771 doi: 10.5194/essd-7-47-2015.

Mackey, B., I. C. Prentice, W. Steffen, J. I. House, D. Lindenmayer, H. Keith, and S. Berry (2013), Untangling the confusion around land carbon science and climate change mitigation policy, Nature Climate Change, 3(6), 552-557, doi:10.1038/nclimate1804.

Naudts, K., Y. Chen, M. J. McGrath, J. Ryder, A. Valade, J. Otto, and S. Luyssaert (2016), Europe’s forest management did not mitigate climate warming, Science, 351(6273), 597-600, doi:10.1126/science.aad7270.

Pan, Y. D., et al. (2011), A Large and Persistent Carbon Sink in the World’s Forests, Science, 333(6045), 988-993, doi:10.1126/science.1201609.

PHOTO: Abigail Keenan via Unsplash.com

The policy was developed to de-politicize the climate debate and start a national movement

I-732 encourages renewable energyOur latest news release is helping to generate nationwide news coverage. It notes that I-732 has bipartisan support and is endorsed by over 50 University of Washington climate scientists, Audubon Washington, Citizens’ Climate Lobby, and numerous other groups and individuals who believe we must take big action now on climate change. The New York Times says I-732 “could well set an example for other states.”

Other recent articles have appeared in The Christian Science Monitor, The Huffington Post, Bloomberg View and the Washington Post.

Read the press release on BusinessWire.

Photo: Jason Blackeye via Unsplash.com

Conaway, Tam and Nelson refute claims of I-732's opponentsThroughout the campaign, opponents of Initiative 732 have recycled the same arguments — that the tax swap will reduce revenue to the state, lead to a loss of jobs, and create an “unjust transition” to a clean-energy economy. This video explores each of those issues, and shows how — in each case — I-732 will accomplish the opposite of what opponents claim. (more…)


Closing in on the $20k match for “Nod Yes on 732” TV ad

Since Tuesday we’ve had 80 donations totaling $14,827 towards our final $20k matching challenge to fund the awesome “Nod Yes on 732” TV ad. (Our partners at Audubon Washington are also doing ad buys, so we’re all trying to do our part!) Thank you for your contributions, and if you haven’t yet donated you can do so — DONATE.  (more…)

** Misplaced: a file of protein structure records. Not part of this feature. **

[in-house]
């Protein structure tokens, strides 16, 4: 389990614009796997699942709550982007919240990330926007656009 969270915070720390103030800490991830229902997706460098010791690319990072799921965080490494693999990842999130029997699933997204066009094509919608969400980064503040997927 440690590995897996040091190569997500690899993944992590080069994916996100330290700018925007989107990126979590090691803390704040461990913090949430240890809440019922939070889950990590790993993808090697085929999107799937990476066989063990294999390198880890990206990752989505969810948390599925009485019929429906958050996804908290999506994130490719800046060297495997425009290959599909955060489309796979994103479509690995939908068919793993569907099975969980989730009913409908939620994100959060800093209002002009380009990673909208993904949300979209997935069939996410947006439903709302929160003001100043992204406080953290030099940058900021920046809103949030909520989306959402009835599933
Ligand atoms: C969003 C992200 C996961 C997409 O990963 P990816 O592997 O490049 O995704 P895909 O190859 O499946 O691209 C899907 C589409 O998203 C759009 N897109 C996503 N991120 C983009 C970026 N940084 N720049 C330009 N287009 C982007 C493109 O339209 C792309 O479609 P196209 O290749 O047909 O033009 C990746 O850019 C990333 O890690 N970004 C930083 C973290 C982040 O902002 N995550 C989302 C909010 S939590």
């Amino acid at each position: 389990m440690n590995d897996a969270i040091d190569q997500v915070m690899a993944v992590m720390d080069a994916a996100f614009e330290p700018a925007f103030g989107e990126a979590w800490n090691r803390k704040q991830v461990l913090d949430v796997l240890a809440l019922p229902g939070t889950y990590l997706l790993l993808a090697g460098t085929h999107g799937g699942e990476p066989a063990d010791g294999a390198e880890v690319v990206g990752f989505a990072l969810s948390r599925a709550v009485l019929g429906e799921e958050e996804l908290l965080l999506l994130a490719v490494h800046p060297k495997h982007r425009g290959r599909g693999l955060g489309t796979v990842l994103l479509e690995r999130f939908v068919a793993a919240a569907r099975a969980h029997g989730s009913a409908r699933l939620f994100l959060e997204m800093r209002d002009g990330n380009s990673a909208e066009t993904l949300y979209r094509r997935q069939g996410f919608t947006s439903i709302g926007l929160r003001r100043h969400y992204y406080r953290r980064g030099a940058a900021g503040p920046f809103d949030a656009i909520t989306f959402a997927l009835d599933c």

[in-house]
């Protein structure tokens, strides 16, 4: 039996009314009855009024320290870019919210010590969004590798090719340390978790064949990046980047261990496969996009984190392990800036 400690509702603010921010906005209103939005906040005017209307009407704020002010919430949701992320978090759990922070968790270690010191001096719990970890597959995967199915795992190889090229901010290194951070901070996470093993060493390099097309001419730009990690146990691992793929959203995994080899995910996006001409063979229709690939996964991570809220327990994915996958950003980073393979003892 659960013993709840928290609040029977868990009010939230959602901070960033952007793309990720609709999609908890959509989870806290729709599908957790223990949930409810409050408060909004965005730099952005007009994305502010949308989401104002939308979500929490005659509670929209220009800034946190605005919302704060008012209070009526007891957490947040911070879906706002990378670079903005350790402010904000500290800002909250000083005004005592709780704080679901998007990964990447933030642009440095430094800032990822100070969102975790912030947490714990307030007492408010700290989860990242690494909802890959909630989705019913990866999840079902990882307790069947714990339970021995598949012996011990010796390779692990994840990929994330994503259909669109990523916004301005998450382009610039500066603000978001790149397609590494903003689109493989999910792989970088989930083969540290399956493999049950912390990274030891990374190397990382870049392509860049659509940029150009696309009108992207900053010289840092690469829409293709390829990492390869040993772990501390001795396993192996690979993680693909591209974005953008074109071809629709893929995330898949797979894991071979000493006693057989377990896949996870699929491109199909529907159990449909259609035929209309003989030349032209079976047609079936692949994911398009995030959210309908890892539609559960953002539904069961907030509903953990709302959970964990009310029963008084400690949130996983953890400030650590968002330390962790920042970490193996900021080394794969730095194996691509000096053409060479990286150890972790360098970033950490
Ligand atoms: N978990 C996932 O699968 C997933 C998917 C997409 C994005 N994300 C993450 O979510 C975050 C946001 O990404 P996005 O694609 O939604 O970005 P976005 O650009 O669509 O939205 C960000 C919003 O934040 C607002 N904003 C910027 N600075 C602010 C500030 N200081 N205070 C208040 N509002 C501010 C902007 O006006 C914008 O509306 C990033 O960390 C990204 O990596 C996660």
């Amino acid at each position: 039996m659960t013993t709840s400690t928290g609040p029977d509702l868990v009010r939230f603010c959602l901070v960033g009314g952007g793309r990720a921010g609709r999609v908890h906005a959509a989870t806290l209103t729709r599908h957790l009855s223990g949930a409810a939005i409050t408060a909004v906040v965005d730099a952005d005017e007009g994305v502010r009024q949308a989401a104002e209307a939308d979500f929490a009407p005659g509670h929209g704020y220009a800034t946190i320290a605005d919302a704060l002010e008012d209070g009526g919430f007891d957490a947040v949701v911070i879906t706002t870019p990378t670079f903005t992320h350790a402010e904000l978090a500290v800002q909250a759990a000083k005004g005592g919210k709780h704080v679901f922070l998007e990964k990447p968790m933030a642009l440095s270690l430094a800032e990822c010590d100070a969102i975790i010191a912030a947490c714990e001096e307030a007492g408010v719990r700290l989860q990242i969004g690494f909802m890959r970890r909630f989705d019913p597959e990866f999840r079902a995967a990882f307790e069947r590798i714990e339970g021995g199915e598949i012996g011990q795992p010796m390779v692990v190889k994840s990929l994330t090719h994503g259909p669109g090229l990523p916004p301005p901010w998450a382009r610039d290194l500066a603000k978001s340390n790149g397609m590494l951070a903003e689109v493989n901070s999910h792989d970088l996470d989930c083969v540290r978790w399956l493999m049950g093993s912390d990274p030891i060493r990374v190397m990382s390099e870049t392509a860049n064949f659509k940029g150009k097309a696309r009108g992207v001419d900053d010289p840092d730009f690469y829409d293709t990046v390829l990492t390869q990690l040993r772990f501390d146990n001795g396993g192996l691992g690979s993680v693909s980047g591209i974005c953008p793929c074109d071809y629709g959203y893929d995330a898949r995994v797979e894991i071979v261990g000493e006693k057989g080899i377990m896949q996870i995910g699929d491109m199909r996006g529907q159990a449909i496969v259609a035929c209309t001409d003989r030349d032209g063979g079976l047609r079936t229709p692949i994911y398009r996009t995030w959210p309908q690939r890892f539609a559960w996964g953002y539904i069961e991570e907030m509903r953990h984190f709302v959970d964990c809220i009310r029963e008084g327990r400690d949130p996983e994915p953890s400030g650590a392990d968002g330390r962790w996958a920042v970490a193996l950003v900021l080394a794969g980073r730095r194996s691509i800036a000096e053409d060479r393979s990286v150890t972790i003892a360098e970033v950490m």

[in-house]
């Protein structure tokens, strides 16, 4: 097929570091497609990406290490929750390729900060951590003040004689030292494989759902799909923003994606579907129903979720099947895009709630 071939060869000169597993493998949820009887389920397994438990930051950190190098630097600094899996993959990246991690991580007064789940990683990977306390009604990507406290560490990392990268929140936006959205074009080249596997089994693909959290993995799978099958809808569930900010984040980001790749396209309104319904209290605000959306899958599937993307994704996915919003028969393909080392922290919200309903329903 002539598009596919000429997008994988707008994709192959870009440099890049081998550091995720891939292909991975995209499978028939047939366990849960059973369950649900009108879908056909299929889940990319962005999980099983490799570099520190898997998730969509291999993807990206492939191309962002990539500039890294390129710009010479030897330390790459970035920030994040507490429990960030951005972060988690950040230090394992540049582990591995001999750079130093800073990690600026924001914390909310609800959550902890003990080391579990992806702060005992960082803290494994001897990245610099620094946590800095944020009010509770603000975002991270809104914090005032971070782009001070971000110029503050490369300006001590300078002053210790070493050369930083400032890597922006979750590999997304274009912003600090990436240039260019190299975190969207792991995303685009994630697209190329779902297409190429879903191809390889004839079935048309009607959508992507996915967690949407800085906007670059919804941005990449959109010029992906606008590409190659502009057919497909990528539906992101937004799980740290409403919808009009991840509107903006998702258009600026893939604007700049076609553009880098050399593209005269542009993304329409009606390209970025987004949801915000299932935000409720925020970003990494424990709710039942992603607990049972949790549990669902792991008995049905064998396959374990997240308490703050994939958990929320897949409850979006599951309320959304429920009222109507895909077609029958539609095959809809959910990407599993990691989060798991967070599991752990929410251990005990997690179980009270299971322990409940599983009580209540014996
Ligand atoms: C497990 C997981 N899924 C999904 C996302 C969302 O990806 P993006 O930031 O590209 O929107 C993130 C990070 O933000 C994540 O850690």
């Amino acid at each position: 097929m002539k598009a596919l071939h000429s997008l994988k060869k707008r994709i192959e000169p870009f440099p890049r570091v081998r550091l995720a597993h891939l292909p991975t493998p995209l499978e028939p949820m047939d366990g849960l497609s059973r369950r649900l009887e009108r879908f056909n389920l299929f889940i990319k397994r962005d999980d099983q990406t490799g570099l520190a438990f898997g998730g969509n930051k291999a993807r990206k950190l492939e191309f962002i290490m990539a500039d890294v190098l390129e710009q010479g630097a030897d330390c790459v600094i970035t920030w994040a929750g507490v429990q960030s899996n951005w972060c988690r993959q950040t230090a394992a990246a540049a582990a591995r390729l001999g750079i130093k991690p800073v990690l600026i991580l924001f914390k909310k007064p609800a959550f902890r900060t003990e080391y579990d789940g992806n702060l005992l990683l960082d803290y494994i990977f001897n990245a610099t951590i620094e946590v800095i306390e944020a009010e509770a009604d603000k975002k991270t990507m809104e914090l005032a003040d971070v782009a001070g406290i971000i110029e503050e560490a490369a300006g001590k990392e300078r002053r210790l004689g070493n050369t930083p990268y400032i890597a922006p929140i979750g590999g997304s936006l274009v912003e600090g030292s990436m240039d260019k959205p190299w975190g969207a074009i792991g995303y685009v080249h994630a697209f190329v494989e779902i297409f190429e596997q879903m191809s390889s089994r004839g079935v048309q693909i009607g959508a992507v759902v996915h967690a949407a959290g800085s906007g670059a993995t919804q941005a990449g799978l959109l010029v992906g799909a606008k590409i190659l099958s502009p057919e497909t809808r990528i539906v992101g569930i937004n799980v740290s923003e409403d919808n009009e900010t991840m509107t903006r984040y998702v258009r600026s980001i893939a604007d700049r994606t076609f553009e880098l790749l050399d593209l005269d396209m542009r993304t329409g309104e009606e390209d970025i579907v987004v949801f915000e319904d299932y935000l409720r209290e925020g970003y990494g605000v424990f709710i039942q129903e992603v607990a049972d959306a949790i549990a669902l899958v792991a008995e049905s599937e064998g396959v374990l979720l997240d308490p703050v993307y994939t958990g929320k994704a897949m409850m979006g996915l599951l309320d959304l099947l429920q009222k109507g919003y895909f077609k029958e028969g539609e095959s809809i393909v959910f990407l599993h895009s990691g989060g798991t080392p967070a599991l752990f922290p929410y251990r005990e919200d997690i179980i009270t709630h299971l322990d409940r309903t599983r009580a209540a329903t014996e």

Ballots are out and voting has begun! This is it, everyone. As the philosopher Seneca said – “Luck is what happens when preparation meets opportunity.”

We are prepared and we have a tremendous opportunity. Say it out loud with us, “we can win”. We can win!

Donations matched up to 20K to put I-732 on TV so WE CAN WIN! 

Like we said last week, the doors and the phones are our best play – but not our only play. We are finally getting a little bit of air support, in part thanks to our bird loving friends over at Audubon WA, for our ground game. They’ve created a simple but fun ad for I-732 but we need your help to get it before voters! Check out the ad on Youtube and tell us what you think in the comment section then read on to help us get it on TV.

A donor has put up $20,000 as a match if we can raise it by 10/30 specifically for CarbonWA to push this ad out to undecided voters on TV. I-732 supporters have already managed to get the ad on TV in a few spots but they can’t run it for longer than a handful of days as it stands now. If we complete this match we can get this ad on the air for an additional day – maybe even two.


Want to help promote your favorite climate-change initiative — while also supporting the campaign with a donation? Then shop in the online I-732 donation store!